From Vicki Scaman: Irene’s Stuffed Cabbage


1 large head of green cabbage

16-ounces of your favorite marinara sauce

2 pounds ground beef

1 envelope onion mushroom soup mix

3 eggs

2 cups uncooked oatmeal

To prepare cabbage:

Remove core from head of cabbage

Scald cabbage in a large pot of boiling water

Remove the outer leaves a few at a time as they wilt

Set aside until cool enough to handle

When cool, trim the thick vein so they will roll easily

Prepare meat filling:

Combine ground chuck, onion mushroom soup, eggs, and oatmeal until well blended.

In large roaster or Dutch oven pour enough marinara sauce to cover bottom. Place meat filling in center of cabbage leaves, fold sides in and roll. Place rolls close together, seam side down in roaster or Dutch oven. As you make a layer, pour on enough marinara sauce to cover. Continue until you run out of filling or cabbage leaves. Cover the pot. Bake at 350 degrees for 90 minutes.

*Editor’s note: To scald the cabbage bring a large skillet filled with water to a boil. Add three leaves at a time and allow them to soften for about 3 minutes to make them more pliable. I used about ½ C filling per leaf and ran out of filling after filling about 18 leaves. I served them with brown rice and buttered rye bread as directed. It was as cozy as promised!

From Cathy Adduci: Aunt Rosie’s (#1) Brociole


1 ½ pounds thin sliced round steak or flank steak

3 slices of bacon

1-2 cloves garlic

1 Tablespoon fresh parsley

1 bay leaf

A pot of your favorite spaghetti sauce

Cut about 4-5 pieces of steak (3×4 inches) and tenderize each piece. Chop up the last four ingredients together very fine and equally distribute in the center of each piece. Roll up each piece and secure with one or two toothpicks. Prepare your favorite spaghetti sauce; after the sauce comes to a boil add the rolled-up steaks and simmer until tender, about 1 ½ to 2 hours.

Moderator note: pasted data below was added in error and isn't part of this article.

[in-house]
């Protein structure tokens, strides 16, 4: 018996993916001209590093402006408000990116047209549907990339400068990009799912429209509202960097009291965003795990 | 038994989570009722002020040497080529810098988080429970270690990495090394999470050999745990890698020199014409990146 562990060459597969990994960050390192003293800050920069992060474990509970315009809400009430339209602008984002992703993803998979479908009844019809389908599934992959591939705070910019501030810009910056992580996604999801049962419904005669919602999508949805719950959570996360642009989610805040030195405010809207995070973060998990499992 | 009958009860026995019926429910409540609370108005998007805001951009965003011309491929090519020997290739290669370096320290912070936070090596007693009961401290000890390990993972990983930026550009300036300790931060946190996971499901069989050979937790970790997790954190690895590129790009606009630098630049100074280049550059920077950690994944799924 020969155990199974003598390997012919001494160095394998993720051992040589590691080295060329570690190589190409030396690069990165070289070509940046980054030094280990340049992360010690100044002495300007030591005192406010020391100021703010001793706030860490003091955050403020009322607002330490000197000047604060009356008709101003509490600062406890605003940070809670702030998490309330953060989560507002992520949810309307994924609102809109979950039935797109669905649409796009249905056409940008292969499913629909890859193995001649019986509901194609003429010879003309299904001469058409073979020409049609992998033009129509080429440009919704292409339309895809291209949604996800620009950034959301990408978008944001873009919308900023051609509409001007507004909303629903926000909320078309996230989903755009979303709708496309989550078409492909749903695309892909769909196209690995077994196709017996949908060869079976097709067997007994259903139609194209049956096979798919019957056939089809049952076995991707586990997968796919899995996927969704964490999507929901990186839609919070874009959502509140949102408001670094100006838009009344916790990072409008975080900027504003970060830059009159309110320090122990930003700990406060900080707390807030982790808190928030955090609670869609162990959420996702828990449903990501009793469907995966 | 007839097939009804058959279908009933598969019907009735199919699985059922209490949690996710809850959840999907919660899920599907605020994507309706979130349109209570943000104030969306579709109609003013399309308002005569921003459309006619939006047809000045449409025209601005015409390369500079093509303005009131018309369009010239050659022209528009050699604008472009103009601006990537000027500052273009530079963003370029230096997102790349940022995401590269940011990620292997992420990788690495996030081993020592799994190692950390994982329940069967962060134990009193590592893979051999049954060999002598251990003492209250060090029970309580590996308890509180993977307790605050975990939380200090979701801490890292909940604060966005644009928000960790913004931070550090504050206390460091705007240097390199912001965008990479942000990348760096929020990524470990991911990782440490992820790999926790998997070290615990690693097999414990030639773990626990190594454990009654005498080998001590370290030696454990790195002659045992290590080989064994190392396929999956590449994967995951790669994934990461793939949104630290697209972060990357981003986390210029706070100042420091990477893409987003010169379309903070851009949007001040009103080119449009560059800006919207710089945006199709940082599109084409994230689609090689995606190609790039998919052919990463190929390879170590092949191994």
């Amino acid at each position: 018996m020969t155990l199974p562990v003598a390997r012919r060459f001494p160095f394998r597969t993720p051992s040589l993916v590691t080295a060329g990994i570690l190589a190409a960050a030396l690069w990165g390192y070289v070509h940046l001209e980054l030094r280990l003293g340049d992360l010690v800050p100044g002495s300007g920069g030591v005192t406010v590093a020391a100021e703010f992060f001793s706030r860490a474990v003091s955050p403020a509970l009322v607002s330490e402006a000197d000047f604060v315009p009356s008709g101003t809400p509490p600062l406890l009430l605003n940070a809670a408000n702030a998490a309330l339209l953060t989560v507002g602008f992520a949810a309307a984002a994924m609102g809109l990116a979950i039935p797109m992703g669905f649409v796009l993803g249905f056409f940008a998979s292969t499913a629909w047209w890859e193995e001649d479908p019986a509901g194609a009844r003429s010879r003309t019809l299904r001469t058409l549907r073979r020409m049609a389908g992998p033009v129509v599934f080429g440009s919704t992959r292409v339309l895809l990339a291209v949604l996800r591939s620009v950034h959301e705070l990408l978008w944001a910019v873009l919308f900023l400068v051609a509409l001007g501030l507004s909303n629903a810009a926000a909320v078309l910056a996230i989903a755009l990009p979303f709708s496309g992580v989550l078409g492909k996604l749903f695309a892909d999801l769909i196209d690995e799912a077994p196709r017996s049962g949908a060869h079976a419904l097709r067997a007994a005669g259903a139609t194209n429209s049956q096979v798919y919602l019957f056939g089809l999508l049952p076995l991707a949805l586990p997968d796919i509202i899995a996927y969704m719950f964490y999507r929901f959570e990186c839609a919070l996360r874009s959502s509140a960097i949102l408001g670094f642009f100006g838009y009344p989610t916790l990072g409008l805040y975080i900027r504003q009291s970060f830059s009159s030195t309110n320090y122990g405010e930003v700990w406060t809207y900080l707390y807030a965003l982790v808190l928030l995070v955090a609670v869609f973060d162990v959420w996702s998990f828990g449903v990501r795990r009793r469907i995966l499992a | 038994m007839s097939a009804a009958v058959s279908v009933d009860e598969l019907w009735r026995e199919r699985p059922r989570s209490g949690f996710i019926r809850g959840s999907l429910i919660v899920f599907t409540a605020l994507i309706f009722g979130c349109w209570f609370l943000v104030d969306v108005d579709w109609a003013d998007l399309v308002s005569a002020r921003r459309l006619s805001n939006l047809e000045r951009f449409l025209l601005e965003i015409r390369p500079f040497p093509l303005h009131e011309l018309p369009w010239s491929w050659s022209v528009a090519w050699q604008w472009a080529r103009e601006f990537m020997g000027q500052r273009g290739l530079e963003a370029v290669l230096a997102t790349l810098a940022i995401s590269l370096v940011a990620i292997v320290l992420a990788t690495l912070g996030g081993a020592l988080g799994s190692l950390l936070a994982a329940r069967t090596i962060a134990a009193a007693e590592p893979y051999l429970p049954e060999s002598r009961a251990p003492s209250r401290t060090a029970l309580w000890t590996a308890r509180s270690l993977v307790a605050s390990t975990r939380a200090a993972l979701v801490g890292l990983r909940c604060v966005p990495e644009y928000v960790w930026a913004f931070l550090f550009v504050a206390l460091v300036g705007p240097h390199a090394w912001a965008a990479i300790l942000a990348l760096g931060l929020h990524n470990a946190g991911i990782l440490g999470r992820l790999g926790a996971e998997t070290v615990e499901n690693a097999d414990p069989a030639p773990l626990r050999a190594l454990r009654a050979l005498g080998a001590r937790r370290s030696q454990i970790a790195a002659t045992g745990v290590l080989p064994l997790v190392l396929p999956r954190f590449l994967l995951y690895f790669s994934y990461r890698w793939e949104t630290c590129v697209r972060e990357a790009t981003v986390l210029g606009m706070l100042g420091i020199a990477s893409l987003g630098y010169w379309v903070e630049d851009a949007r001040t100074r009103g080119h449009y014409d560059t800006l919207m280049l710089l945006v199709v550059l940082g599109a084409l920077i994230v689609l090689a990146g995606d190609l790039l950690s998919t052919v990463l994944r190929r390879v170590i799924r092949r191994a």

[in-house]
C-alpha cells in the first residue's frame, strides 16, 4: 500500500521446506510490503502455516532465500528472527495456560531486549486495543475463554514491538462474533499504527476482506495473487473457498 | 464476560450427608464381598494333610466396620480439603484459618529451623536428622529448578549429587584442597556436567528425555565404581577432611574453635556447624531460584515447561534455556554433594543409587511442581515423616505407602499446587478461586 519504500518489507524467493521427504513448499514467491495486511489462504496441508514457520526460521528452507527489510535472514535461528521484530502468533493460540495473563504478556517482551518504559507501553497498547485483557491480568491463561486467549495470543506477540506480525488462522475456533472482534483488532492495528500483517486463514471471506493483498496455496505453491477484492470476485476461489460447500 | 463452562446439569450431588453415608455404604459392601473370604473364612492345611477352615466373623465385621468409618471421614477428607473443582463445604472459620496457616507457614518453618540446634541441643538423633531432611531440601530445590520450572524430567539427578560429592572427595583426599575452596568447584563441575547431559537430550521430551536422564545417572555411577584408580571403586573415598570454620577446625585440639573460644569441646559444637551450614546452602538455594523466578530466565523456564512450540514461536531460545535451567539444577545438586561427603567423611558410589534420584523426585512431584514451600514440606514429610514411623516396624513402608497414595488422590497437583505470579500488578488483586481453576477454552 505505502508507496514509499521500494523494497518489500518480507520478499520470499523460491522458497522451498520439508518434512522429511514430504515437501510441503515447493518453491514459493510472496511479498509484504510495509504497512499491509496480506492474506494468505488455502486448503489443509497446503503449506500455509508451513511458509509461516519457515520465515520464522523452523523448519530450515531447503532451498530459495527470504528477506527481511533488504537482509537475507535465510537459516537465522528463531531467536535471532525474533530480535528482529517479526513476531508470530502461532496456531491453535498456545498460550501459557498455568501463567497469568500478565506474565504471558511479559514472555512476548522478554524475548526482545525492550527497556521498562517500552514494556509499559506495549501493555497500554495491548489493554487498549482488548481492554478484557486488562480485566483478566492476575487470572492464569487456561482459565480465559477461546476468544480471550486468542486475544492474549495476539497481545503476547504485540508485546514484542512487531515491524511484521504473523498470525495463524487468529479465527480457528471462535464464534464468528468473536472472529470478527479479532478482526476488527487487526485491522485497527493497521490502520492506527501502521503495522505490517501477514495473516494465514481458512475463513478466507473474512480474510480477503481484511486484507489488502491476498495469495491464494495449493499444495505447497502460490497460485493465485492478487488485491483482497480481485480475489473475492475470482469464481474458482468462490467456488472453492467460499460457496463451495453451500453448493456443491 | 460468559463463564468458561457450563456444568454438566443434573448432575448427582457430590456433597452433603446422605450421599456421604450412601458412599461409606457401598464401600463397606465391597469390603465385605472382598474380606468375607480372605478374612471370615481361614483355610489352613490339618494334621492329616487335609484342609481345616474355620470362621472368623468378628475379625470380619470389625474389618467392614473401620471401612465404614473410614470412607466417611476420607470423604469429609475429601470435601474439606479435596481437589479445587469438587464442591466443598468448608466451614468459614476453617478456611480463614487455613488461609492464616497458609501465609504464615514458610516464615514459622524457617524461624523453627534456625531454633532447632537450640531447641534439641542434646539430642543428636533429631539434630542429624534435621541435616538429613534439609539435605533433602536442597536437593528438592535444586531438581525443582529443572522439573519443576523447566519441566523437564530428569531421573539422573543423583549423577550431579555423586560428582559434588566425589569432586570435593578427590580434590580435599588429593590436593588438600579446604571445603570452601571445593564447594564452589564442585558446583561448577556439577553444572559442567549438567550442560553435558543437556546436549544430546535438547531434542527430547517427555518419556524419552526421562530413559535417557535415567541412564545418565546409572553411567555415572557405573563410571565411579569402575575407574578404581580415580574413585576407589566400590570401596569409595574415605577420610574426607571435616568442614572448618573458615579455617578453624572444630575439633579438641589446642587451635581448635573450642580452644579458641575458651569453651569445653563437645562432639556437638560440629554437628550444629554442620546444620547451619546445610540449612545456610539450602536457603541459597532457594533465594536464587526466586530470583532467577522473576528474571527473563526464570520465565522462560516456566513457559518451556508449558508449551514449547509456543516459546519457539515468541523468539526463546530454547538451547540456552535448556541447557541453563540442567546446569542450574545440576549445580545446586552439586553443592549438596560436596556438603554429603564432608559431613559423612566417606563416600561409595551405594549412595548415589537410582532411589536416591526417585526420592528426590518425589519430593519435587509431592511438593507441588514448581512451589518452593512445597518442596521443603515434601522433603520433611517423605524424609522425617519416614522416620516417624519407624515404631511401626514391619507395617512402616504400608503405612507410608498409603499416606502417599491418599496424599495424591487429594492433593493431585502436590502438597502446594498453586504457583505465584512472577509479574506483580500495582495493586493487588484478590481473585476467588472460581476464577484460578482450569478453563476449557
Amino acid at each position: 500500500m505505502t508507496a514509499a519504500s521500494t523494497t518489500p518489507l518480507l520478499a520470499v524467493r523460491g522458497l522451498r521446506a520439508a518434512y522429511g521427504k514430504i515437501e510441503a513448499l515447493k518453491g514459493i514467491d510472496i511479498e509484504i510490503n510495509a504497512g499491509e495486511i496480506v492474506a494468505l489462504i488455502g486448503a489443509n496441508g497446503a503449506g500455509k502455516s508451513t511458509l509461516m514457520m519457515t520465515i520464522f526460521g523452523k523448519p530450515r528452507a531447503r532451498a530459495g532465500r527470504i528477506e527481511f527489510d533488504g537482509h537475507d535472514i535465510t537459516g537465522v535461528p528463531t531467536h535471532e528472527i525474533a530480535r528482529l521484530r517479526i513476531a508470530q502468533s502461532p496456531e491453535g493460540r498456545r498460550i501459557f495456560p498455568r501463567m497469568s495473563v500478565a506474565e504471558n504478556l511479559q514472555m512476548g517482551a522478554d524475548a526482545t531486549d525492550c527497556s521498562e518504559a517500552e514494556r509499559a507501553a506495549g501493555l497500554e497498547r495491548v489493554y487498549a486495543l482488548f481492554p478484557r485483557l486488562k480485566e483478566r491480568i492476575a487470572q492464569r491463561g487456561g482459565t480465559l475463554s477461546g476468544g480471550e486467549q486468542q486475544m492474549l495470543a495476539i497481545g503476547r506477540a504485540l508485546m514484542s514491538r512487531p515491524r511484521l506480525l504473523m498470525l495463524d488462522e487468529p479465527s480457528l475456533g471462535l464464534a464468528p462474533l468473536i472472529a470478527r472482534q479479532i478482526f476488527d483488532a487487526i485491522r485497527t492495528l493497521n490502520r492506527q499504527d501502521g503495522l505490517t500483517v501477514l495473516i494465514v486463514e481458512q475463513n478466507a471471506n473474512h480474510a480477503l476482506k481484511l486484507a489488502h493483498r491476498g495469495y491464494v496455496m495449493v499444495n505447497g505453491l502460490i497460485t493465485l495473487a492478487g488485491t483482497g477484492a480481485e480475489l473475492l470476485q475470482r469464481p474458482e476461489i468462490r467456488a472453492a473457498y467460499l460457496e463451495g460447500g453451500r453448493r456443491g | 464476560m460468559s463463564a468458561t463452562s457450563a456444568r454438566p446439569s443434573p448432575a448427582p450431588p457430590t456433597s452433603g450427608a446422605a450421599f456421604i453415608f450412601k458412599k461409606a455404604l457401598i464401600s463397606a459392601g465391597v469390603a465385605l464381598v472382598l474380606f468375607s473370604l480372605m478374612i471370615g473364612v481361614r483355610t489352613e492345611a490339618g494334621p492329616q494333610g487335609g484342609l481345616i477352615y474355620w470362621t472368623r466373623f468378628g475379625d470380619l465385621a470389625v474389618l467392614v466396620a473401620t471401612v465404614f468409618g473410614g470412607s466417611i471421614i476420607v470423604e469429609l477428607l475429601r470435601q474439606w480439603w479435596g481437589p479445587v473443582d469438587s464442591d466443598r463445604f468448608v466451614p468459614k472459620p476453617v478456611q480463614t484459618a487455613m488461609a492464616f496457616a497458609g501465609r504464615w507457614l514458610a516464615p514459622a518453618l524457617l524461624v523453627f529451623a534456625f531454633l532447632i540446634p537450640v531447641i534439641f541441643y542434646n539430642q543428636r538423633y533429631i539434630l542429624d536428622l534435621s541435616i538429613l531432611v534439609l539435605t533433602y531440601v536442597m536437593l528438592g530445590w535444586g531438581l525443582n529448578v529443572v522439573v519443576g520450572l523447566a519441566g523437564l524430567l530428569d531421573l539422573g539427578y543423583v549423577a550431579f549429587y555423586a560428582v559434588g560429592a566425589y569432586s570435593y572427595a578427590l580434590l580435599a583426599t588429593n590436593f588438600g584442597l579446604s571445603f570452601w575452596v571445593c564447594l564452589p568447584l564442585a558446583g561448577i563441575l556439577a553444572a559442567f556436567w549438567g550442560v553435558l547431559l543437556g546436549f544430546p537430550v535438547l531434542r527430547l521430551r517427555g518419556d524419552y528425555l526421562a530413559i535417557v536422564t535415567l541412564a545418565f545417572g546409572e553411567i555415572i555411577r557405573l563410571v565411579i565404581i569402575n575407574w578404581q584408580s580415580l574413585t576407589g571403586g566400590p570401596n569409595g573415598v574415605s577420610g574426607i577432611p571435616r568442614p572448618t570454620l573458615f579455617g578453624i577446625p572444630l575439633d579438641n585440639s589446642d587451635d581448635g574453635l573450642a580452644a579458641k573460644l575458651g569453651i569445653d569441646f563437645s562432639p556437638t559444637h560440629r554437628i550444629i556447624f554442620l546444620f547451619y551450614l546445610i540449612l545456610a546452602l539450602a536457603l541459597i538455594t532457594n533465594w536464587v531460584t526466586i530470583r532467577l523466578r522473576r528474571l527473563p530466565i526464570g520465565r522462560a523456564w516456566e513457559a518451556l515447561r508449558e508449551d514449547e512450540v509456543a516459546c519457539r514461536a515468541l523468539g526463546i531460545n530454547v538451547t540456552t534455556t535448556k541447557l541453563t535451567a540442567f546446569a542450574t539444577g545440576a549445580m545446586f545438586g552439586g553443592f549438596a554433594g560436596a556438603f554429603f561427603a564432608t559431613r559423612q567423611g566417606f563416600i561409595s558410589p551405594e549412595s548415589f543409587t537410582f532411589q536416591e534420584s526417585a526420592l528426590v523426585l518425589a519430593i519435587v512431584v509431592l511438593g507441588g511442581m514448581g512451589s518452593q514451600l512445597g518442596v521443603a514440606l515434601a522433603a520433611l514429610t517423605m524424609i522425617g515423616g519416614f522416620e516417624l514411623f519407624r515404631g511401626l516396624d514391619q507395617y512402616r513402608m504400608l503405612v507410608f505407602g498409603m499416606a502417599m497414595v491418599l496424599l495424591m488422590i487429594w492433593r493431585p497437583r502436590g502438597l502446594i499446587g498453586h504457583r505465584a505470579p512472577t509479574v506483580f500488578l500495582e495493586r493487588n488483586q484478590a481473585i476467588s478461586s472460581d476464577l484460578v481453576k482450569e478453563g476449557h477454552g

*Editor’s note: I made a homemade marinara sauce using 3 28-ounce cans of crushed tomatoes to cook the brociole in. I opted not to mince the bay leaf and just tossed in the sauce instead. I browned the streak rolls before adding them to the sauce and tossed in a rind of Parmigiano-Reggiano because I had it on hand and felt Aunt Rosie would approve. This dish tastes like a hug feels.

From Patty Henek: Family Favorite Zucchini Bread


3 Eggs

1 C. Oil

2 C. Sugar

2 Tsp. Vanilla

Mix these four ingredients


2 C. Shredded Zucchini – Mix

BLEND the following and ADD to mixture

1 Tsp. Salt

1 Tsp. Baking Soda

¼ Tsp. Baking Powder

2 ½ Tbsp. Cinnamon

3 Cups all-purpose flour

Chopped Walnuts (optional) – mix in or sprinkle on top

Pour batter into two greased loaf pans.  Bake at 325 for about 45 minutes or until a toothpick comes out clean. 

*Editor’s note: I mixed in ½ Cup walnuts to my batter. Per Patty’s suggestion, I divided the batter into six miniature loaf pans to make it easier to share the delicious bread with friends—they took about 50 minutes to bake at 325, but I started checking them at about 40 minutes.